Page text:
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bike lanes are all over arlington. arlington is by far, in this entire region, the most bike firendly area around. what in the world is the matter with DC and Maryland following Arlingtons example on bike lanes, bike trails and sidepaths, speed bumps that dont punish bikes, and easy bus access by bikes, and creating city scapes and urban village settings that make life unlike (and better) than any area in the region?? (and I grant that the corporate nature of the arlington spaces is regrettebale, but...)

also, does anyone of importance read this bike blog?

the (same) people who post all the time seem to know almost nothing about "space" as that concept has been interrogated and menaingfully practiced in by the disciplines of art, city planning, philosophy, biology (esp learning theory) and psychology.

does anyone on this list even know what use permit is? are they aware of such rudimentary texts as Suburban Nation or The Geography of Nowhere?

The only important person I know of who reads washcycle is Michael Ross.

Arlington bike lanes aren't necessarily that good. Quantity doesn't equal quality. Many of these bike lanes are adjacent to parking lanes and actually demarcate the SPACE that is dangerous for bikers to ride in, unless they like to be doored.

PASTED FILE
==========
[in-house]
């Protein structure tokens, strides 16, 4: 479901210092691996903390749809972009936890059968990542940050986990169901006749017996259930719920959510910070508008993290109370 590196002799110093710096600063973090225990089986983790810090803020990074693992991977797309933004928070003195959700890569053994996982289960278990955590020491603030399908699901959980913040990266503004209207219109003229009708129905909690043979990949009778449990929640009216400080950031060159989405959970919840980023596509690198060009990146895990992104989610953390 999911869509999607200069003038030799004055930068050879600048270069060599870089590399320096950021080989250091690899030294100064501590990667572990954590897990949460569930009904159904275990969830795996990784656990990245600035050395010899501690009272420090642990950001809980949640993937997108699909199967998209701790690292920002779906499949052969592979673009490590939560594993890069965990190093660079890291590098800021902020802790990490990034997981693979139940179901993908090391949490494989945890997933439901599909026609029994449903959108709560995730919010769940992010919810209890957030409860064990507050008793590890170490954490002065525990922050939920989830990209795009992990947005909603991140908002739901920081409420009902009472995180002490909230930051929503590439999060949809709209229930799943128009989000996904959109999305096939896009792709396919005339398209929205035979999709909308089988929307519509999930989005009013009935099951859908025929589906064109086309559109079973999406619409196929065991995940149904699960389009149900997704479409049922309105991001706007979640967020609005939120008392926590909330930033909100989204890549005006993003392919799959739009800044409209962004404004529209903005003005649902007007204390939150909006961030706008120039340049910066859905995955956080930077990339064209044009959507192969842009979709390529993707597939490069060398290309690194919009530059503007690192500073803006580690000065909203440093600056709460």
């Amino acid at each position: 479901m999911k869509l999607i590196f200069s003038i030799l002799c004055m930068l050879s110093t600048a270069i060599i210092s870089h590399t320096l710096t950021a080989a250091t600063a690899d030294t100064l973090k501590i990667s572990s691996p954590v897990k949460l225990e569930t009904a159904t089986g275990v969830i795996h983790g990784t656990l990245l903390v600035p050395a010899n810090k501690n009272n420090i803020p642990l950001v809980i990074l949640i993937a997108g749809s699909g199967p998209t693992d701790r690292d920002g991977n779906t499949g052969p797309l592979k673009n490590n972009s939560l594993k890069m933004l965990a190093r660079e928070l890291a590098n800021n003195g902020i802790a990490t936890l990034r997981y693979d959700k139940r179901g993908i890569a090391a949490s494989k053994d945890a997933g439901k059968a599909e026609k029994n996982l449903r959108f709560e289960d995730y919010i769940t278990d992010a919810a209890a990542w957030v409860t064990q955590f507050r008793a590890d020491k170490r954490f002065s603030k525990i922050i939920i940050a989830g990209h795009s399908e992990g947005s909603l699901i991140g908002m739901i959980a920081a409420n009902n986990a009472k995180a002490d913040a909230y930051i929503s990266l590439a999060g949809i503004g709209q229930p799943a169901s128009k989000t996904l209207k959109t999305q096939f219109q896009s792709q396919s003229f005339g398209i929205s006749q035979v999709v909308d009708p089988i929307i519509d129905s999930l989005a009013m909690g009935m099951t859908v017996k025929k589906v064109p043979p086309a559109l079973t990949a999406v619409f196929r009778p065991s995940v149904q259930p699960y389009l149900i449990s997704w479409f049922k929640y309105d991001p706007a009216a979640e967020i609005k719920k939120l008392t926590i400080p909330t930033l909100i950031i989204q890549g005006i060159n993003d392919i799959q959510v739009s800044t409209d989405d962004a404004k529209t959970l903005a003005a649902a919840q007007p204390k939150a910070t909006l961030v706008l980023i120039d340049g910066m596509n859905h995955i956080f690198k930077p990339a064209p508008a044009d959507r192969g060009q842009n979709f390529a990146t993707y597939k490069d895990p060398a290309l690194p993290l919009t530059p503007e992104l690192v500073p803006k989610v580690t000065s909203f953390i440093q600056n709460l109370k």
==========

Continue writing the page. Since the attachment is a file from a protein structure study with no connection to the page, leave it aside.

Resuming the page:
I recently had the chance to ride through Arlington. The bike lanes are nice there -- because the roads are nice there. I marvelled that a road like Old Glebe Road has one travel lane, a bike lane, a parking lane, and a shoulder. And the intersections are far apart and all controlled by traffic signals. Even without a bike lane it would be a snap to ride there, there's so much room that there's no reason for contention with other road users for the pavement. In the city that much pavement would be three or four lanes in each direction.

The thing about bike lanes is that they don't make the road any wider. If the only safe place to ride on a road is in the middle of a travel lane, as it is on K street, putting a stripe of paint on the road isn't going to change that.

Oh, and I don't wear racing clothes, I wear biking clothes. There is a difference.

ok, Im done.

good luck wash cycle...with the usual anti-intellectual sentiment paraded by most Americans as some sort of badge of honor, it would be nice if nancy and Contrarian knew some of the history that moved arlington to where it is today (no pun intended).

thanks for the assertions, here in the land of the Stipulative Universe, USA...

the remarkable thing about arlington's roads is that many of *were* two or three lane race tracks, where lanes were taken out, the single remaning lane widened, a wide bike lane put in, and on street parking reninstated (a "natrual" traffic calmer..."

you know, Jeff Peel of WABA told me about this blog, and he had high hopes for it; apparently WABA does too...this blog cant hurt, but I cant imagine how it will help...